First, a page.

By LEIA LARSEN • Standard-Examiner staff
PAISLEY, OREGON — Lake Abert sits about 4,260 feet above sea level, in the high-steppe Oregon desert east of the Cascades and far from regular precipitation.
The Abert Rim on the western shore juts nearly 2,500 feet above the valley floor. The ridge effectively dams the water flowing from the Chewaucan River, creating one of the only lakes in Oregon with no outlet.
The lake’s water is alkali — too salty for fish and too harsh for human skin. In this land of extremes, it’s hard to believe anything could be of much worth. Still, life thrives in Lake Abert’s waters.
Back in 1979, Keith Kreuz and a friend from Oregon State University had a hunch about the value of that life and their instinct paid off.
“On a field trip, we happened to see brine shrimp in the lake,” Kreuz said.
The density of the small, fingernail-sized shrimp amazed them.
Kreuz co-founded Oregon Desert Brine Shrimp Co., making a decades-long business out of harvesting the organisms from Lake Abert and selling them as tropical fish food and, later, as feed for commercial seafood farms.
As a mostly one-man operation, Kreuz could harvest as much as 800 pounds of shrimp an hour by dragging two nets on either side of his kitchen table-sized raft.
That is, until 2014, when the lake practically went dry, shrinking to a briny puddle that couldn’t support his business.
The Standard-Examiner is exploring lessons surfaced by the suffering of other saline lakes in the West in order to understand what’s at stake for Northern Utah’s Great Salt Lake. In this case, Kreuz’s troubles portend the impending doom to Utah’s own brine shrimp industry if the Great Salt Lake keeps shrinking.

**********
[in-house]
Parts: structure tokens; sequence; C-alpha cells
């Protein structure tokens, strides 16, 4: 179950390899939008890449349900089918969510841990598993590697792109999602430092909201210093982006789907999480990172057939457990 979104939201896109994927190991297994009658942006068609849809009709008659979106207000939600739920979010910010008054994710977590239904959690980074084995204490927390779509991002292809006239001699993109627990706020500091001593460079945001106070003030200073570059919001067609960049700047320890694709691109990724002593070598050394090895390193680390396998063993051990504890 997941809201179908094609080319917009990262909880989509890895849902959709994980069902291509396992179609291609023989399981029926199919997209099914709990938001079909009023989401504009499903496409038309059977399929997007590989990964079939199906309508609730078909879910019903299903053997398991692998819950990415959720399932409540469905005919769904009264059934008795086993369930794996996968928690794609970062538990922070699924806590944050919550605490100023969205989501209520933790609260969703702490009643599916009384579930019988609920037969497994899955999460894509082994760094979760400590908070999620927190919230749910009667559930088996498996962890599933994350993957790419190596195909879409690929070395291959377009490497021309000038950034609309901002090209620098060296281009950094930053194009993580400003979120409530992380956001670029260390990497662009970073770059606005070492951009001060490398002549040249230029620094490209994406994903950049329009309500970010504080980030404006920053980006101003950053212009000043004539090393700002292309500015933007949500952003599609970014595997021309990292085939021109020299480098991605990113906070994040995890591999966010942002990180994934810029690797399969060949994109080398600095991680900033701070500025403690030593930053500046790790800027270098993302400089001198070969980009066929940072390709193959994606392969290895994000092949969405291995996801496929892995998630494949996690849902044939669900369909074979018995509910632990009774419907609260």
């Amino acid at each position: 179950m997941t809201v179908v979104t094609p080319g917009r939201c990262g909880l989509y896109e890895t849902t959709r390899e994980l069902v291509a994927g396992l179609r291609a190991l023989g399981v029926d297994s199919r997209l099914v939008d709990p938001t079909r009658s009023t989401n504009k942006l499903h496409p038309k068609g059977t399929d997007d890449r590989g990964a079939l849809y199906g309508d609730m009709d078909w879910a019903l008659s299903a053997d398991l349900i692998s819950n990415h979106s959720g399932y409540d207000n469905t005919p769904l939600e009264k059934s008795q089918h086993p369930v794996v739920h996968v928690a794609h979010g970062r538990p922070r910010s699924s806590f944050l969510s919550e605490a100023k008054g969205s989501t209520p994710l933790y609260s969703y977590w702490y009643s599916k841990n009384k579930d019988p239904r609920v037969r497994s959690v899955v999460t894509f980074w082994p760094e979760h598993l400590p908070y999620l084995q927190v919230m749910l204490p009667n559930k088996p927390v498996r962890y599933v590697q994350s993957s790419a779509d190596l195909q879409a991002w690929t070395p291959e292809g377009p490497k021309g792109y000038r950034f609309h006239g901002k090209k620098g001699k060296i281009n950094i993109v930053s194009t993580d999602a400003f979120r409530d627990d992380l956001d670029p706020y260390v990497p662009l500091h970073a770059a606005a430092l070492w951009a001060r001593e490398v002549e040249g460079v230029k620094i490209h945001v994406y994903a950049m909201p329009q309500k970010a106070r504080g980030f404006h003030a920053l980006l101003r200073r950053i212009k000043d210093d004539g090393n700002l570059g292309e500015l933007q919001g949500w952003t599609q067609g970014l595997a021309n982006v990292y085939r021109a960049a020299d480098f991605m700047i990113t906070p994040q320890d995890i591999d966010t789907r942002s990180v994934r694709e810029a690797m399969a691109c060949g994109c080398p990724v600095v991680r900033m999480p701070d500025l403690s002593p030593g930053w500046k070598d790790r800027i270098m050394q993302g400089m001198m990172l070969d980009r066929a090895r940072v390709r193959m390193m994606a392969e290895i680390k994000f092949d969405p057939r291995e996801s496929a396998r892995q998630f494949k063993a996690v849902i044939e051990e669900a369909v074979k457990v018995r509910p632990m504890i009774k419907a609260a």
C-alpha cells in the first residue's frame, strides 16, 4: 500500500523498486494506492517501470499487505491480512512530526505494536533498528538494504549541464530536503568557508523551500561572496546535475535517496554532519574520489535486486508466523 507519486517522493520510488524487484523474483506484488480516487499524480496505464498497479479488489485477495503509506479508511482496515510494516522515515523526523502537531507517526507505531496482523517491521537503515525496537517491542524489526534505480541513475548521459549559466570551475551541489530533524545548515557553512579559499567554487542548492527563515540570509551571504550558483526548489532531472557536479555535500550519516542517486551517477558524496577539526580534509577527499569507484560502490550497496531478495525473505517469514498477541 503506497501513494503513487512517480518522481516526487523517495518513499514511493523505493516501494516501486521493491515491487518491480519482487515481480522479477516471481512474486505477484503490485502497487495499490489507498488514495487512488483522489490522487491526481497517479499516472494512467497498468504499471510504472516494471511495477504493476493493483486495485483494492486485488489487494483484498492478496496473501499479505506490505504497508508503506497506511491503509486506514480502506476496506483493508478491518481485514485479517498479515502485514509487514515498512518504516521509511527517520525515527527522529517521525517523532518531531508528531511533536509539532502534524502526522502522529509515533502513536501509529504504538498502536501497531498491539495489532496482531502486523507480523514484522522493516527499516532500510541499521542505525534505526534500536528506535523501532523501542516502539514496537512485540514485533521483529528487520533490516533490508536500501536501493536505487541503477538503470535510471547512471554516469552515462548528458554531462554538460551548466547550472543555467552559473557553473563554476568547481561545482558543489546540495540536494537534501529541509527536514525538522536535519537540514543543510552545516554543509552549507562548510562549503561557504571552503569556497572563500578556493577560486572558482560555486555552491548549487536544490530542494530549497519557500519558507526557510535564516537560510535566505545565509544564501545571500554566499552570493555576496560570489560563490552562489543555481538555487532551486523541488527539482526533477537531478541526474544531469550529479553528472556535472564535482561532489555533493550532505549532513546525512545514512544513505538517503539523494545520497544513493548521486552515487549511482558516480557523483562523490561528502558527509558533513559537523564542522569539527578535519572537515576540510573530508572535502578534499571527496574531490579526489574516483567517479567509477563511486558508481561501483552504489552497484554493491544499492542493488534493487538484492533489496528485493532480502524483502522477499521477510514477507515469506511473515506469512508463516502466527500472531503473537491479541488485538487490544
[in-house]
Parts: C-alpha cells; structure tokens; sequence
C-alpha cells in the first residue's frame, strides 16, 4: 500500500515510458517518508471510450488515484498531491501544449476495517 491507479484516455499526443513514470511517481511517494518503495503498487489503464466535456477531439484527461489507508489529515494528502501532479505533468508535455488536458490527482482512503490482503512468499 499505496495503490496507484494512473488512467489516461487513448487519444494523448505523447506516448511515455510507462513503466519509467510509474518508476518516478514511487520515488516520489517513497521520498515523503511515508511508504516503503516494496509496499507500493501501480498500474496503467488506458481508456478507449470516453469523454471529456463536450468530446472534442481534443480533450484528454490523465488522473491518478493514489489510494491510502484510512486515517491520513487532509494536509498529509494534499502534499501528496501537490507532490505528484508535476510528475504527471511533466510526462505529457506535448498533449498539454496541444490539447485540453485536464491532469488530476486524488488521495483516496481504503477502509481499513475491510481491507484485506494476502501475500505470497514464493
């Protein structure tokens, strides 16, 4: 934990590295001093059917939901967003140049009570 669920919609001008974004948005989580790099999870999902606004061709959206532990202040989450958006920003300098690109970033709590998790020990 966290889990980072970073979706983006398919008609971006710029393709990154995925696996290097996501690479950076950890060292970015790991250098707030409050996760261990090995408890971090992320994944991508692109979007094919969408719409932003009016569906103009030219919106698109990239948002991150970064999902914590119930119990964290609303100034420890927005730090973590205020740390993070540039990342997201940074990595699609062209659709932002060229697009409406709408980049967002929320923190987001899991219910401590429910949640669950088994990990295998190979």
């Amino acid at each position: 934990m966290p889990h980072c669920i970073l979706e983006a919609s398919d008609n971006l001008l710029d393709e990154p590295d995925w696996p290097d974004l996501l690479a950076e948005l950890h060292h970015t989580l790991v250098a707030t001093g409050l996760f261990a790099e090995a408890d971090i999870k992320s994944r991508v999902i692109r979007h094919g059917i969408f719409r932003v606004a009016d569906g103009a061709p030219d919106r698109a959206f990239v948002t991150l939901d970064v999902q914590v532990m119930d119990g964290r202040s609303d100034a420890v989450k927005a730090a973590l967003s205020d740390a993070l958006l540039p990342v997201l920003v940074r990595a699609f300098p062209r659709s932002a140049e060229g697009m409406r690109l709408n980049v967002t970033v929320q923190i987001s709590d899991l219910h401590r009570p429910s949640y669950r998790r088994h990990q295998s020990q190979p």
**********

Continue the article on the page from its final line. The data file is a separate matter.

Harvesting brine shrimp on the Great Salt Lake is not a one-man operation but a multi-million dollar industry that employs hundreds of people in the area.
“People look at saline lakes, especially Lake Abert, as having absolutely no value — no fishing, no swimming, no boating,” Kreuz said. “They see that as water going to waste that they could put on their fields.”
A similar view is taken up by many around the Great Salt Lake. A Weber State University study of human relationships with the Great Salt Lake shows many see the lake as a waste — especially younger generations.
But a white paper from 2016 co-authored by scientists from Utah State University, the Utah Division of Water Resources, Salt Lake Community College and the Utah Division of Wildlife Resources found the Great Salt Lake would be 11 feet higher today if not for diversions.
Agriculture by far consumes the most water. Those diversions alone have lowered the Great Salt Lake by 7 feet.
In Oregon, the conversation about Lake Abert and agricultural impacts created a lot of upset among locals.
A handful of scientists have taken an interest in Lake Abert, researching what’s causing its decline.
Biologist Ron Larson retired from the U.S. Fish and Wildlife Service in 2014 and decided he’d spend his energy examining the lake.
He published a study in 2016 that found Lake Abert’s decline couldn’t be blamed on drought alone. The last time the lake went dry was during the 1930s, a once-in-500-years type of drought. The current drought didn’t match those Depression-era conditions.
A big factor affecting the lake, Larson’s study notes, was farmers switching from growing grass to more water-intensive alfalfa, which also has a longer growing season.
The effect has been a double-whammy on the Lake Abert system. Farmers are diverting surface water from the Chewaucan River and tapping more groundwater, which leads to less recharge for the lake and its tributaries.